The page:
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Robert Jason Owens, as seen in a video posted on Cristie Schoen’s Facebook page

Separately, Lycan also noted that he tried on several occasions to share his final interactions with the Codds with sheriff’s officials, yet “they weren’t very interested” and eventually “sent over a couple of suits” to take pictures of his phone.

J.T.’s friends pointed out in their letter to Cooper that there had been a fight at the Codds’ wedding initiated by Owens and a friend. That friend, Andrew Mohammed, worked on the property as well. And the fight was also on the Codds’ property – an “inner circle” had gone back up to the property after the reception for a wedding-night bonfire.

J.T.’s friends also noticed “odd and inappropriate” Facebook posts by a relative of Owens; the profile has since been taken down and one of J.T.’s friends tried making several calls to detectives about the discovery.

They also expressed concern about the fires potentially destroying evidence on the Codds’ property and the lack of guard over the crime scene while it still hadn’t been fully processed – as well as the criminology students eventually utilized to comb the scene.

And if Owens was in custody for murder, who set the fires? “Our immediate concern is that if persons in addition to Robert Owens are involved, more evidence could be lost, hidden or destroyed or worse than that, other lives might be in danger,” the letter adds.

The friends also asked about a request from the sheriff’s department for J.T. Codd’s medical records. “We wonder if there is uncertainty as to whether the remains found actually belong to JT,” they wrote. “If so, we are concerned about the report that the remains have been found. We also question why there has been no mention of Cristie and Skylar’s [the unborn child] remains.” The sheriff’s office hasn’t confirmed how many sets of remains and whose remains were found.

They received a response from the attorney general’s office that, by North Carolina law, they’re not authorized to investigate the complaint against the sheriff’s office.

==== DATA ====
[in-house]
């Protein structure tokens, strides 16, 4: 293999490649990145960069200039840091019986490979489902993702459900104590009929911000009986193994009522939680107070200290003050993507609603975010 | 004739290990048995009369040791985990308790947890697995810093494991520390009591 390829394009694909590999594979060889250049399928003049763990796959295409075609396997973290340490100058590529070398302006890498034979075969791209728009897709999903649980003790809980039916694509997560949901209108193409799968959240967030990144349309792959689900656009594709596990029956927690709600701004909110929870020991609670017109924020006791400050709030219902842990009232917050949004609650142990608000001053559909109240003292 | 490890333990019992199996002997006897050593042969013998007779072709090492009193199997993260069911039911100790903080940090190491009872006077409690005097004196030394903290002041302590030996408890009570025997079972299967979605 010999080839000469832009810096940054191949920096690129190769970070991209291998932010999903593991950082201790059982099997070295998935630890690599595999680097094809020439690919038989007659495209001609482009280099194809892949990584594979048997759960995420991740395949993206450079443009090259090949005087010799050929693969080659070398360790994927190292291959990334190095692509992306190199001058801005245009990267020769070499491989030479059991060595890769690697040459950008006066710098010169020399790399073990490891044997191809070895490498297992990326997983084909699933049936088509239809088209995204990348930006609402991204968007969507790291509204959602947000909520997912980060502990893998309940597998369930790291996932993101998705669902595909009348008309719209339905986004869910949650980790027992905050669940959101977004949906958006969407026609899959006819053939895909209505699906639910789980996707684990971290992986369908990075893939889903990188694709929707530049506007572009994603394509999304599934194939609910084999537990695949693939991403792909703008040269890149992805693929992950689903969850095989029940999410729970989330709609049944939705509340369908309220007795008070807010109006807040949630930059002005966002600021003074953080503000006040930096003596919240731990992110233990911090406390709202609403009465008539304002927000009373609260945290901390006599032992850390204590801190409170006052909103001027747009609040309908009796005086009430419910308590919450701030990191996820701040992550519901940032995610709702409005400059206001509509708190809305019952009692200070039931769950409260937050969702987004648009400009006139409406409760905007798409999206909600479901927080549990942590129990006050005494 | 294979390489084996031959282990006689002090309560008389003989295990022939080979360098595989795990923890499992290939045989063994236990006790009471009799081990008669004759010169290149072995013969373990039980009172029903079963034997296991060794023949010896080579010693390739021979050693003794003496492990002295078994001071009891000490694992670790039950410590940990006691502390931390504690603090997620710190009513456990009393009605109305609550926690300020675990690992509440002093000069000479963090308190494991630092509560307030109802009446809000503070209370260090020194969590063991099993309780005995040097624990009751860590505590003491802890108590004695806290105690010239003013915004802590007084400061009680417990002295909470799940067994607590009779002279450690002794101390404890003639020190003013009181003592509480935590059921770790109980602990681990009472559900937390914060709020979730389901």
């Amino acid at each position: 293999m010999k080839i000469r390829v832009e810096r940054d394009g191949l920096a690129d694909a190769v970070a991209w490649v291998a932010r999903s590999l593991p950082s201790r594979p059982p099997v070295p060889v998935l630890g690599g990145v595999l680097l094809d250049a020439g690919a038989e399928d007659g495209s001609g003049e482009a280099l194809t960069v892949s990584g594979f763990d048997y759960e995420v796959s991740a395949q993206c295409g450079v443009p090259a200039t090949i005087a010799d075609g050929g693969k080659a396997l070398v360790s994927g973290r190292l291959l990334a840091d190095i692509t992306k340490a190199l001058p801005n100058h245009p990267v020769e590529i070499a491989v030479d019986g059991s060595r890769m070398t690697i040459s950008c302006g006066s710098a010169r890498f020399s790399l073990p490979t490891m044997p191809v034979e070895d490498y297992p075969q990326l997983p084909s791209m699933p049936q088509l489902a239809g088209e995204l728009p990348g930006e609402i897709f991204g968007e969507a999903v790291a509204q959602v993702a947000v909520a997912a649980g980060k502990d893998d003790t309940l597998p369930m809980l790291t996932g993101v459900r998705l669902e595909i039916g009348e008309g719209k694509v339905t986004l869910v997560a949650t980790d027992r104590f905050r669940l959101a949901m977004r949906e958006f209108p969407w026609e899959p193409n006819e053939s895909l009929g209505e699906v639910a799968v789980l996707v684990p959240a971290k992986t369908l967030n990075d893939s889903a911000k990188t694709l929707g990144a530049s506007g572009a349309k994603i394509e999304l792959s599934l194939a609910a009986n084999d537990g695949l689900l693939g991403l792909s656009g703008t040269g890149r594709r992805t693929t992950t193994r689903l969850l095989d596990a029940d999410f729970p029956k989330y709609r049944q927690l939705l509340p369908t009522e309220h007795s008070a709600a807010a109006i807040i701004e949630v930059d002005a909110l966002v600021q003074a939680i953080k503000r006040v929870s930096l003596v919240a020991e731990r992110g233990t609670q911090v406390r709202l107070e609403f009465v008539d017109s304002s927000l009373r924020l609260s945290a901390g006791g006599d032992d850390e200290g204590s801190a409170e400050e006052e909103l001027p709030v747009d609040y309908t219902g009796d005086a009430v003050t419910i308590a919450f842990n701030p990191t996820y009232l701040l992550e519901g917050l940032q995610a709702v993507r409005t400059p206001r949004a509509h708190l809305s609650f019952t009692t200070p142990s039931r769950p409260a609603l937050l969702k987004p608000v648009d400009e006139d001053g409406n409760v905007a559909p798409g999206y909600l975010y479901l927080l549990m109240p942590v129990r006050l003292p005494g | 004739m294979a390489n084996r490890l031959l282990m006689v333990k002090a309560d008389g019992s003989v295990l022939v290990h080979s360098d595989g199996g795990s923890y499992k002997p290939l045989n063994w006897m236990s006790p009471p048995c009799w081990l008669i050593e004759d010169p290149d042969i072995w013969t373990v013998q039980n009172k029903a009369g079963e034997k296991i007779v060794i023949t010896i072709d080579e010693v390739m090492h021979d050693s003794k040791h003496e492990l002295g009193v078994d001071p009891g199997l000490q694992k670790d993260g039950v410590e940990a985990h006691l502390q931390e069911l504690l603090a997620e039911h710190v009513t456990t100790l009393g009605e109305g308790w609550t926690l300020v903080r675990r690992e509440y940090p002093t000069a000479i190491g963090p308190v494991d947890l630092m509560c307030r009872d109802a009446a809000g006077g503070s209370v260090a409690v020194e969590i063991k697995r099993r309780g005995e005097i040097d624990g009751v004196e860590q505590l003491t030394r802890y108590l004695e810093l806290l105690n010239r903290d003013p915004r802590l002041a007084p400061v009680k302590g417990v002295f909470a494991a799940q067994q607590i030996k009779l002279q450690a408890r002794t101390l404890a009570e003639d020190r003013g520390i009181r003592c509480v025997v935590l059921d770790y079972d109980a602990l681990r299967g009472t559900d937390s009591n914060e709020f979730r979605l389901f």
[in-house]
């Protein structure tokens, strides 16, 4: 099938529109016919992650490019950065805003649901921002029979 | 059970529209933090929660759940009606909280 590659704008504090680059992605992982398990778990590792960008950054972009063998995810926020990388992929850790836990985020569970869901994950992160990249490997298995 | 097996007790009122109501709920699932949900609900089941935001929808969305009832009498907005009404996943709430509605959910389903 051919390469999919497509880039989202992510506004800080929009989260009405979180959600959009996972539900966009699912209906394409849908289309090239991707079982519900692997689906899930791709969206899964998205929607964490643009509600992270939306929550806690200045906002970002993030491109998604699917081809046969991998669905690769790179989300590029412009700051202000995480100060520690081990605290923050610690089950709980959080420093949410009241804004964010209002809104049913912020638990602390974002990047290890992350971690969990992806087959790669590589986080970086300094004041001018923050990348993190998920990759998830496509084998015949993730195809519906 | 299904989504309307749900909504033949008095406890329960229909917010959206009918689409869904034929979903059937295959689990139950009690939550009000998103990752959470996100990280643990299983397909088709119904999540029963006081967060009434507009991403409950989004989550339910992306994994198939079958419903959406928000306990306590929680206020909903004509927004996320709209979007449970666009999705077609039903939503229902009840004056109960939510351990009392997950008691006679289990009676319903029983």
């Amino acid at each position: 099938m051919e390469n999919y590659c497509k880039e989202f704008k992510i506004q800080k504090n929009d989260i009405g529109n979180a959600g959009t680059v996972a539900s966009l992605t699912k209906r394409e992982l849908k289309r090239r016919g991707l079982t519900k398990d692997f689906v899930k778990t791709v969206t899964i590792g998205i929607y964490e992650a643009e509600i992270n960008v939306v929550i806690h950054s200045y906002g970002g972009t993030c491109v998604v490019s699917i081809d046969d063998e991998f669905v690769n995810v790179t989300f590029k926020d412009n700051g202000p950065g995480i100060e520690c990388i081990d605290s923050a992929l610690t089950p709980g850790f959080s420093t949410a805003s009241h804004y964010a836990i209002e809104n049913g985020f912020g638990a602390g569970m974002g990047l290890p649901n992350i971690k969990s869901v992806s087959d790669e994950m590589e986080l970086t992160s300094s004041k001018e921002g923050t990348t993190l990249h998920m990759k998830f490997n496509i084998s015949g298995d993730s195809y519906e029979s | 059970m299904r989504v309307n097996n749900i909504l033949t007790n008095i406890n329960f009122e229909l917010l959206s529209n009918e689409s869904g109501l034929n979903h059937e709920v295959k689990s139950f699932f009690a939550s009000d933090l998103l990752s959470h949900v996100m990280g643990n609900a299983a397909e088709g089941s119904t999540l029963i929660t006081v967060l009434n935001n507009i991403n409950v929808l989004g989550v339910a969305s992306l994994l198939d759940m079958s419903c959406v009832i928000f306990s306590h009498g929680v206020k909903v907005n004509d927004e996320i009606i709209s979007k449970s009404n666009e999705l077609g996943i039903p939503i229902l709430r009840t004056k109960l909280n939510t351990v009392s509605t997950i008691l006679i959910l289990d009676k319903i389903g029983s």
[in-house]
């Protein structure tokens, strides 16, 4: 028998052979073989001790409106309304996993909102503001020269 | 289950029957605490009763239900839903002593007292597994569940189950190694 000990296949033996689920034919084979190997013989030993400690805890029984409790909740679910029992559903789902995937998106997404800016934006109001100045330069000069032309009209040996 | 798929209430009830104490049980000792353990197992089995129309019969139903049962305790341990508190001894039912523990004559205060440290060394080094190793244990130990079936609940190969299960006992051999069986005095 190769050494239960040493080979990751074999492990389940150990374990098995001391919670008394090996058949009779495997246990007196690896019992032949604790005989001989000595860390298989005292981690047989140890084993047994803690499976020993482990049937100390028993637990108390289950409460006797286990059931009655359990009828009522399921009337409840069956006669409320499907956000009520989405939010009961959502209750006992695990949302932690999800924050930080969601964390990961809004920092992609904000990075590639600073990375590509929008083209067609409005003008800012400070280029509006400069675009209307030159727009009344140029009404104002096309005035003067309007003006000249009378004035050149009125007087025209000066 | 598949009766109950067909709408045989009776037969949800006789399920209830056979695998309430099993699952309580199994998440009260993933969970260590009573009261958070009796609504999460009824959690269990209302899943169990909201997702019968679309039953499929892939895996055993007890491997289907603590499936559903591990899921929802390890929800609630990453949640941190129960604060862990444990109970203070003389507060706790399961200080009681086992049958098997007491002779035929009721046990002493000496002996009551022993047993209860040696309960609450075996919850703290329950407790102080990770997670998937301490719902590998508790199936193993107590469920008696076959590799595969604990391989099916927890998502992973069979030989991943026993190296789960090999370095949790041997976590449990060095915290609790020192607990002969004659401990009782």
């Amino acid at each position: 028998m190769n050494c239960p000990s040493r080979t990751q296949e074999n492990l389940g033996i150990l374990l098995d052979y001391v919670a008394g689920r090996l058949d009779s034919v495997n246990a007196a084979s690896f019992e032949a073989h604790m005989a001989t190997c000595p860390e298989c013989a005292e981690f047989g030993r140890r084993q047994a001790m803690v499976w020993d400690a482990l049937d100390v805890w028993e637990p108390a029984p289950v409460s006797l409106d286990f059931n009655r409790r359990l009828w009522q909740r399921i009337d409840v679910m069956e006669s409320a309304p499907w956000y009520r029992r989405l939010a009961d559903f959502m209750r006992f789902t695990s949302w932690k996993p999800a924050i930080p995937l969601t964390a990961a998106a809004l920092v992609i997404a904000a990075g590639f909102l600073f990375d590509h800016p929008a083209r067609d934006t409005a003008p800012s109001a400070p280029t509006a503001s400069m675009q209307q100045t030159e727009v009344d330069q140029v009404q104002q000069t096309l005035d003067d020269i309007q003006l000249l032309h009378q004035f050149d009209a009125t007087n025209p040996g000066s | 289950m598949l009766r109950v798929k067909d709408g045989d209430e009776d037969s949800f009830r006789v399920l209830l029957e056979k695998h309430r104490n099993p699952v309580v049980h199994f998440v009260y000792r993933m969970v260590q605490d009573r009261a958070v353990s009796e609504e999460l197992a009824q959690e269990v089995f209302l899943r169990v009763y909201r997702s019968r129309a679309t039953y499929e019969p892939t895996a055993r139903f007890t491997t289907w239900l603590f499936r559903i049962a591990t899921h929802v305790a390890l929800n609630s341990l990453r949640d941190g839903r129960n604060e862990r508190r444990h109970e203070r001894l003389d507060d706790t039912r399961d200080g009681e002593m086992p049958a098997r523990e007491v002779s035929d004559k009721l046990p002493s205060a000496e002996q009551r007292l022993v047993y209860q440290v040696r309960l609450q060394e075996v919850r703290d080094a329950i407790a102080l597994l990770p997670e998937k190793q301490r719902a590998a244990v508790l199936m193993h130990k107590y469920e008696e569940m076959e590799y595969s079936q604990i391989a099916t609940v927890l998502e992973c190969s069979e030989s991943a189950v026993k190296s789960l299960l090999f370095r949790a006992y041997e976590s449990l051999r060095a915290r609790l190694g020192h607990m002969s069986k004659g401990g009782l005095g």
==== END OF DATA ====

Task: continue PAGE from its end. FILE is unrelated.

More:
In May, North Carolina’s State Bureau of Investigation told PJM that the Buncombe County Sheriff’s Office had not asked for assistance on the Codd case. PJM recently asked the sheriff’s office if this was still true, and was told they would “no longer make any comment at all” on the case.

The SBI has never been called in by Buncombe County on two other murders, still unsolved: William Baraqui, a Florida man found shot to death at the Nakon Motel along the Smokey Park Highway in 2013, and Judy Smith of Boston, whose remains were found a hiking trail in 1997. A story on the latter investigation noted Buncombe investigators were bristling at the prospect of FBI involvement in the case.

SBI spokeswoman Teresa West did say that as far as “homicides in the jurisdiction of the sheriff’s office, the SBI has assisted in over 100 of those cases.”

The unsolved case that rings instant alarms with Owens, though, is a 15-year-old disappearance in which he was originally a suspect. In 2000, 18-year-old Zebb Quinn met Owens one night after his Walmart shift to go see a car he was interested in buying. They took separate cars, and Owens told police Quinn signaled with his headlights for him to pull over, was agitated about a page he received and then accidentally rear-ended Owens’ car. Owens later showed up at a hospital with a head injury and broken ribs; he’d gotten in another car accident, he claimed, though there was no police report to substantiate this.

Two days after Quinn disappeared, Owens called the Walmart – pretending to be Quinn, calling in sick. The call was traced back to Owens, who said he was doing a favor for his friend at his request. No arrest was ever made.

After the Codds disappeared, though, attention was renewed on the Quinn case. Asheville Police revealed they found fabric and leather as well as “unknown hard fragments” underneath a layer of concrete for an alleged pond project that Owens started after Quinn’s disappearance yet didn’t finish.

Owens’ prior scrapes with law include dealing prescription drugs, driving under the influence and possessing stolen property. “I do not see him doing this. To put him in the paper and on the news like he’s a serial killer, he’s not that kind of person,” his cousin, Scott Owens, told the Asheville Citizen-Times. “…He told me from day one, don’t believe what you hear. We were all friends with the Codds.”

Friends of J.T. Codd who spoke with PJM didn’t doubt Owens’ involvement, but felt they’re not getting the whole story.

For one, they didn’t see the 6’4”, 190-pound J.T. getting easily overpowered. They also noted that a burglary last year at the Codds’ home – Owens was listed on the police report as a neighbor, where his aunt lived – emptied a shed of tools that would have been hard for one person to haul away. And if robbery was a motive this time, why leave valuables behind when Owens knew the home from his work there?

As far as other suspects, before indicating that they would no longer comment a sheriff’s office spokesperson told PJM “it’s an ongoing investigation that we are working.”

One friend of the couple’s in town characterized the roads that wound up into the mountains as corridors of meth use and dealing, and said Cristie found herself in the “unwanted position of being a counselor.”

“There’s one or more accomplices up and down that hill,” the source opined of the murders.